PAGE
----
And if you are wondering, there will always be horses – if there isn’t a phoenix. 




Bio
After diverse careers, Roland Clarke was an equestrian journalist and green activist when chronic illness hastened retirement. But he hasn’t stopped exploring rabbit holes and writing - mainly mysteries and alternative history. Roland and his wife – both avid gamers - now live in Idaho (USA) with their four fur-babies, although their hearts are in North Wales (UK).




For a preview of Roland's Spiral of Hooves, Amazon and Goodreads links, interviews with characters, plus more go to https://rolandclarke.com/spiral-of-hooves/
For a deeper look at Roland's life go to http://horseytalk.net/HorseyInterviews/RolandClarke.html



       After Roland retired, his company Seahorse Equestrian Agents presented
       him with The Seahorse Achievement Award for outstanding behind-the-
       scenes contribution to SE England eventing. 


Coming on Wednesday, October 14, 2020: 
Next up is Yvonne Ventresca whose short story "The Third Ghost" won the coveted top honor in the Voyagers anthology.  We'll learn the backstory to her young adult novel Pandemic.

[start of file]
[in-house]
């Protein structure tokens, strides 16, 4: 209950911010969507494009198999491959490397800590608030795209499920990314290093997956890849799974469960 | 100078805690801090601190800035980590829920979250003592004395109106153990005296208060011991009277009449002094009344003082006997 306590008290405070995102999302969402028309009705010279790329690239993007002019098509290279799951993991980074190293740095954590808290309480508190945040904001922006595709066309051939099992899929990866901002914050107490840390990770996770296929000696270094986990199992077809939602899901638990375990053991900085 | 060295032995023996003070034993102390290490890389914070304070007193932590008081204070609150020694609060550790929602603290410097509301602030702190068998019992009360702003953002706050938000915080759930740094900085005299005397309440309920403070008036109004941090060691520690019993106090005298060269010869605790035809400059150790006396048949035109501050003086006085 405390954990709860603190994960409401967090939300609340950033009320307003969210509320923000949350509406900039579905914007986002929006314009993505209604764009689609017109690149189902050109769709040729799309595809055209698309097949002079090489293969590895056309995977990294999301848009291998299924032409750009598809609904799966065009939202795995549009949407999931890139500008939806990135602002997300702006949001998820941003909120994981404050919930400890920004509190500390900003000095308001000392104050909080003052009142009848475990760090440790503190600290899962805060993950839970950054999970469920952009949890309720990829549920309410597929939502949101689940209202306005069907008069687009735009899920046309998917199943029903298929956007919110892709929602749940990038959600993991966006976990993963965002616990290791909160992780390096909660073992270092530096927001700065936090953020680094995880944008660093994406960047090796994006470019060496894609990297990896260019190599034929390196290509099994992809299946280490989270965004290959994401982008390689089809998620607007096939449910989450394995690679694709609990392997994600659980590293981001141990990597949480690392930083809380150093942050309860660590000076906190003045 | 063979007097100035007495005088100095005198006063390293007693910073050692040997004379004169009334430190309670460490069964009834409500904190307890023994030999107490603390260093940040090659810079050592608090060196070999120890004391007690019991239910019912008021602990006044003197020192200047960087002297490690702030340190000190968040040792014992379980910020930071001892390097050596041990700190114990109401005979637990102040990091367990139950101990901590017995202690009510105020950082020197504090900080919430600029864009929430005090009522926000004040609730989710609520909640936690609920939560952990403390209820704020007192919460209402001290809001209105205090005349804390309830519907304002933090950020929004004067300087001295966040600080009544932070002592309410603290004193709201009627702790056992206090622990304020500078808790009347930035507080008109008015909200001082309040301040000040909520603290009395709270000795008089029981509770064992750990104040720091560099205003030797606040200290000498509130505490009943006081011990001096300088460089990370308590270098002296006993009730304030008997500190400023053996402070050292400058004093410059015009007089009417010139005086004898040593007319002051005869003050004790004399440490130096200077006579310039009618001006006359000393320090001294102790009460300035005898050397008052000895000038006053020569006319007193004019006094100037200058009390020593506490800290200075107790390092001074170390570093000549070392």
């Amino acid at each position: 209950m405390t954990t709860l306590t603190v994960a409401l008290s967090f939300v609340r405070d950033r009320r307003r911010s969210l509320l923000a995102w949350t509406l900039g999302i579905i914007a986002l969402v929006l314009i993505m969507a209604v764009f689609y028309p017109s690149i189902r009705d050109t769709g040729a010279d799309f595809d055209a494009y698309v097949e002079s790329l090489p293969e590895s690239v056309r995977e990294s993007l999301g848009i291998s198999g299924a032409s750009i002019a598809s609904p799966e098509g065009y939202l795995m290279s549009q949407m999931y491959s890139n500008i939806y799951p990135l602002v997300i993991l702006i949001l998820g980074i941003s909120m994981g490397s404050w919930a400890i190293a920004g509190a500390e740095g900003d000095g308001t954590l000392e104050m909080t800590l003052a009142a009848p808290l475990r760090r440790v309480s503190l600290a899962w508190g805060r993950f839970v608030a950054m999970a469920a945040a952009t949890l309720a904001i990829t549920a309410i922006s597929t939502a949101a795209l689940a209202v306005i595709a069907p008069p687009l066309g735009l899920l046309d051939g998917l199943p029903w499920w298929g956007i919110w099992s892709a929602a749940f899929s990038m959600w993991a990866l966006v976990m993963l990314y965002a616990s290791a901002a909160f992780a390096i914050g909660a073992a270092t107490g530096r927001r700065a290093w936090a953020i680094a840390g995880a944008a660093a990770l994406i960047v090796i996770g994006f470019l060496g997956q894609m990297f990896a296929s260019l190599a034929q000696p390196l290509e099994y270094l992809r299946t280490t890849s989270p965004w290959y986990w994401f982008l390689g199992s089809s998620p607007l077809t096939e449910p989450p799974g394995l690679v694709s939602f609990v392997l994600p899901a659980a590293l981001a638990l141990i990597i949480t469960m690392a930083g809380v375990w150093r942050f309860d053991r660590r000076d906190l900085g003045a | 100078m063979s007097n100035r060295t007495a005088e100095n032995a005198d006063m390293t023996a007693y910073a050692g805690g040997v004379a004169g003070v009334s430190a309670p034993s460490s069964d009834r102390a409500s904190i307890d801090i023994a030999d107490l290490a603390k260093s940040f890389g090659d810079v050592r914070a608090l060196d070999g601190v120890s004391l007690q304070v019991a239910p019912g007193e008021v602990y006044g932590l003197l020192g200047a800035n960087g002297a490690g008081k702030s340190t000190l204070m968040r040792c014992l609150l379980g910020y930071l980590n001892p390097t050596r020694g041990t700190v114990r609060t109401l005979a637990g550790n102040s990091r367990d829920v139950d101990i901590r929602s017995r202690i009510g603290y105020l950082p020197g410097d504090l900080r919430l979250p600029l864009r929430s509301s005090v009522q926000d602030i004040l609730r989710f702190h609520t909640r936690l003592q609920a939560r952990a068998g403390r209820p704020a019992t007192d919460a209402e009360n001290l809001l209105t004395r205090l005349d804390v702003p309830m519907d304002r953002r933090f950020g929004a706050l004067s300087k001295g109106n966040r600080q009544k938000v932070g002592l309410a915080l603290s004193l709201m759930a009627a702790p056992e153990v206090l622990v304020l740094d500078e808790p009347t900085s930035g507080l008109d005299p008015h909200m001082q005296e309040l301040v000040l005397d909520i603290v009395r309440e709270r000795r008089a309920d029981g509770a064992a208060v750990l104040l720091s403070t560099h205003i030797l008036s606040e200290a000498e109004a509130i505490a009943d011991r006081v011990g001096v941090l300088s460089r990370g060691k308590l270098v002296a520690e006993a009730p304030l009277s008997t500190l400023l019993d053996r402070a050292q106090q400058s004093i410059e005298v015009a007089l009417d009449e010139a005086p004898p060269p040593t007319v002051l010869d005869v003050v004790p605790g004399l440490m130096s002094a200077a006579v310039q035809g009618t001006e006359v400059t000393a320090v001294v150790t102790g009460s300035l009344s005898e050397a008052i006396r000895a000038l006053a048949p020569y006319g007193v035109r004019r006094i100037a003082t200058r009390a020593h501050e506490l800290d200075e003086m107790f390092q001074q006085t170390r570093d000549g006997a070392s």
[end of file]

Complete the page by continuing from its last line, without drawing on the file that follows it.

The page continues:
Till next time ~
Fundy Blue 






* * * * * * * * * *


If you haven't read Roland's short story "Feathered Fire" 
in VOYAGERS:  The Third Ghost, you can find it here.




You can order a copy of
VOYAGERS: The Third Ghost 
at the links below.

Print 9781939844729 $13.95
EBook 9781939844736 $4.99

Juvenile Fiction - Historical / Action & Adventure /
Fantasy & Magic









Roland's Story


The Second Sun
by llifi-kei  



11 comments:

  1. I'm impressed with your career. It might have delayed the writing and publication of the book, but you now have so much to draw upon for future books.

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    Replies
    1. Too much in some ways, Dian = too many rabbit holes and distractions. I need to focus on the real WIP.